Everything but everything is a mix of good and bad, right and wrong; even ostensibly clear-cut things like certain moral values and spiritual practices have their bad side, the truth be known. (That all goes back to Adam and Eve having eaten from the Tree of the Knowledge of Good and Evil, which then compelled the combination of the two, but now’s not the time to expand on that.)
It follows then that there’s a “dark” side to abstinence, too, as we’ll see. In any event, let’s first explore what’s especially good about abstaining from otherwise acceptable things.
For one thing, we’d learned early on in this work that everything that happens to us in life is a test of our morals and of our abilities to make good choices. We referred to Ramchal’s remark (in Ch. 1 above) that G-d has “placed mankind in a situation where there are many things to hinder closeness to Him”. For, we “have been placed in the midst of a mighty battle, wherein all worldly happenstances … are trials” and tests of our determination to get close to Him (which is of course the point of it all). In fact, Ramchal adds here, in our chapter, that “there’s no earthly pleasure that doesn’t have some sin following in its train” potentially, since it sets us up for more and more desire.
“Take food and drink, for an example,” he offers. “Remove all that’s forbidden in it”, like any un-kosher elements, or the fact that it could be a fast day, and “eating is certainly permitted” and essential of course. The point remains, though, that “a full stomach often leads to the removal of the yoke of the Kingdom of Heaven”, which is to say that when we’re good and full and happy, we’re so content and so pleased that it’s hard to be serious about anything as important as drawing close to G-d. And it goes without saying that excessive “wine-drinking leads to licentiousness and all sorts of immorality”.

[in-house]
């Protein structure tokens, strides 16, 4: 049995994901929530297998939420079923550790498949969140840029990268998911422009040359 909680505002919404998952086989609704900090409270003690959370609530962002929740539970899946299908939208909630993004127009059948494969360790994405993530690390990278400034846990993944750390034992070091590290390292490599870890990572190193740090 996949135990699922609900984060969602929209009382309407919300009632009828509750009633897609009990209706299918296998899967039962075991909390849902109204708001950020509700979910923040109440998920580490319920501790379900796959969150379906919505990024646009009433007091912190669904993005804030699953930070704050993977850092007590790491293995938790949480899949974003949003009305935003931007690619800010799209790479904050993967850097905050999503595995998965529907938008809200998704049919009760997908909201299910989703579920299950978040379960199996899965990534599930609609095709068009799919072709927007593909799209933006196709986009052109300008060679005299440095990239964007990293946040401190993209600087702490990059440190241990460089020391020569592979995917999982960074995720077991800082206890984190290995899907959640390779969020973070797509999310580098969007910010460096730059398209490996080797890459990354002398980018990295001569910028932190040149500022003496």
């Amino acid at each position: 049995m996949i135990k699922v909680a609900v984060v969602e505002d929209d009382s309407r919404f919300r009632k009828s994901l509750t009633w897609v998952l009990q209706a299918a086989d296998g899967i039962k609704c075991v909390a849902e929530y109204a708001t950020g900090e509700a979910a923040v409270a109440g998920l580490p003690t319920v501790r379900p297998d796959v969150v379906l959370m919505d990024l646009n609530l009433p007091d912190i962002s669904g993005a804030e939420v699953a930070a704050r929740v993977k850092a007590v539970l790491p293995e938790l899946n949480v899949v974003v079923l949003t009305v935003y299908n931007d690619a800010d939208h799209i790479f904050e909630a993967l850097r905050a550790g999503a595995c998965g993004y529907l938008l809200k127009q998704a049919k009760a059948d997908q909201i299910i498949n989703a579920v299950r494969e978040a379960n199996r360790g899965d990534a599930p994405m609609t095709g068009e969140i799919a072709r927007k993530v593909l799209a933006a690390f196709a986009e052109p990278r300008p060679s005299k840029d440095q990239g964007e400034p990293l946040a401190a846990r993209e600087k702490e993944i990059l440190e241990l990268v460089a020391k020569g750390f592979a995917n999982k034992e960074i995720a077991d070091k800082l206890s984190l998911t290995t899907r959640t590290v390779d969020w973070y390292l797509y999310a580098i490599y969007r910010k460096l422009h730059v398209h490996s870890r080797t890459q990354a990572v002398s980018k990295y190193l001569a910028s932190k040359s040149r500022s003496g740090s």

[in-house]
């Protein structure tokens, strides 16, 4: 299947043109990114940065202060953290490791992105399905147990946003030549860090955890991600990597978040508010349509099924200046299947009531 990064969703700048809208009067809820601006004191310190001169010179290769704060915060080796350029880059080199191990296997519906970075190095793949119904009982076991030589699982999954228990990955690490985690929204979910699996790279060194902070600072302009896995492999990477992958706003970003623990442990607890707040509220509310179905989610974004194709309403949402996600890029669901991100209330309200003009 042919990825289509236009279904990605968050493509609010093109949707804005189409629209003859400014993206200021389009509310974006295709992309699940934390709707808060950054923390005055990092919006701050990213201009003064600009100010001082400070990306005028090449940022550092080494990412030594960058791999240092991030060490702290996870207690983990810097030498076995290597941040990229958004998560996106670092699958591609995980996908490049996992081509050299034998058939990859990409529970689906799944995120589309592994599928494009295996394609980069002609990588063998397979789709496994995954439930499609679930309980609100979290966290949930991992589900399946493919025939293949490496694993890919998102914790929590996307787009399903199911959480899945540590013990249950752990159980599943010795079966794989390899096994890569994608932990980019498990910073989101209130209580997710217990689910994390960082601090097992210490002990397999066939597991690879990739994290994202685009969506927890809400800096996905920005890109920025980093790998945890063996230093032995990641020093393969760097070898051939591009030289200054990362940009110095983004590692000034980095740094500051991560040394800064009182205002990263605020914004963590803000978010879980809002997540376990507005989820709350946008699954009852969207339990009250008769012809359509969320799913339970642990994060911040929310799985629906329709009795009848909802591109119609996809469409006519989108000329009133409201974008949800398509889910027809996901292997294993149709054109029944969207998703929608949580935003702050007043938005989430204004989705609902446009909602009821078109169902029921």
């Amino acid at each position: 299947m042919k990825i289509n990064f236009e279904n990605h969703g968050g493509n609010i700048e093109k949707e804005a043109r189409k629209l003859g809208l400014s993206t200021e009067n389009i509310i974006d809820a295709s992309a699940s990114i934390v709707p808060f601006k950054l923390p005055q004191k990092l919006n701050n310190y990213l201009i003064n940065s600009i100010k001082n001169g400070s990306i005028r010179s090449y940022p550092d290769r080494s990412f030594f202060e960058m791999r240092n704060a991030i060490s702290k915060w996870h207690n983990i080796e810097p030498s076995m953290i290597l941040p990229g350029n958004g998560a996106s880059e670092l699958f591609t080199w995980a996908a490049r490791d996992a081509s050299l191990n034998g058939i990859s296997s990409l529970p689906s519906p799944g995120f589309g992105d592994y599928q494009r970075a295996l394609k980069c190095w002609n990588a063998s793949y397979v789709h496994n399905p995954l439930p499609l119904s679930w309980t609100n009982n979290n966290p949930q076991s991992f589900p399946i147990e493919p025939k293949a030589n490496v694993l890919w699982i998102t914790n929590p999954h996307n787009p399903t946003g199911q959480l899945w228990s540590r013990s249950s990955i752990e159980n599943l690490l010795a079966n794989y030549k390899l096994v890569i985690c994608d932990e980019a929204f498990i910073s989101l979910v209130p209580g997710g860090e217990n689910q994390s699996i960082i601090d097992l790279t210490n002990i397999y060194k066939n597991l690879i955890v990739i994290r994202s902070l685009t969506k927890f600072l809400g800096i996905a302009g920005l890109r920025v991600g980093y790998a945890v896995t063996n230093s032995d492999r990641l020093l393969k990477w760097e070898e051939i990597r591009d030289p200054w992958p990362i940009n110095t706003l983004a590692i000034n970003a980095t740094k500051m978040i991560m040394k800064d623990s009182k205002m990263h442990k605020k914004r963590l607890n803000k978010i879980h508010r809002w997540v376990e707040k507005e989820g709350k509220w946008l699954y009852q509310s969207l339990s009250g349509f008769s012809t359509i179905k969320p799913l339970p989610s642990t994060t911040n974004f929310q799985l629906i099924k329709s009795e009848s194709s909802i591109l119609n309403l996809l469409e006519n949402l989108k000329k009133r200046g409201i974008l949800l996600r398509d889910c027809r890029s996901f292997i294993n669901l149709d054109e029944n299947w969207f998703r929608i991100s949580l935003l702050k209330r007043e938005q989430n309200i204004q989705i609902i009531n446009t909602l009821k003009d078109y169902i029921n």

There’s not only a moral lesson to be drawn from this but a practical one, too. “When you’re used to filling yourself with food and drink” and then there would suddenly come to be a time when you simply couldn’t do that anymore, “you’d be pained, and would (quickly) become very aware of what you’d be missing”, and would have to change things. You’d have to work harder taking time away from your Divine service, Torah study, and prayer, and do a lot of other sundry things to make up the difference, which might even leave you open to cheating and stealing (for the sake of finding shortcuts) and the like. His point is that you could avoid all that if you prepare yourself to abstain from extras from the first.
The same could be said of other things along those lines. As Ramchal puts it, while “sexual relations with your spouse is certainly thoroughly permissible”, the sages nonetheless put restrictions on it so as to encourage us to be less preoccupied and distracted by it than we might ordinarily be.
Now, “the Torah never warned us against (admiring or exhibiting) beauty or stylishness” by disallowing us to wear fine clothes or jewelry, for example. Still and all, “as everyone knows, wearing fine embroidered clothes and accessories is bound to encourage arrogance and licentiousness, as well as jealousy, lust,” and the like. And even though innocent-enough and pleasant things like “pleasure trips and small-talk are certainly not forbidden by Torah law,” still and all the unholy consequences of them are the fact that “a lot of people neglect Torah study as a result of them”, while others lapse into “a lot of slander, deceit, and levity” in the process.
So anyone who’d want to truly be pious would do well to be cautious about overdoing all such “excesses” and possible indiscretions.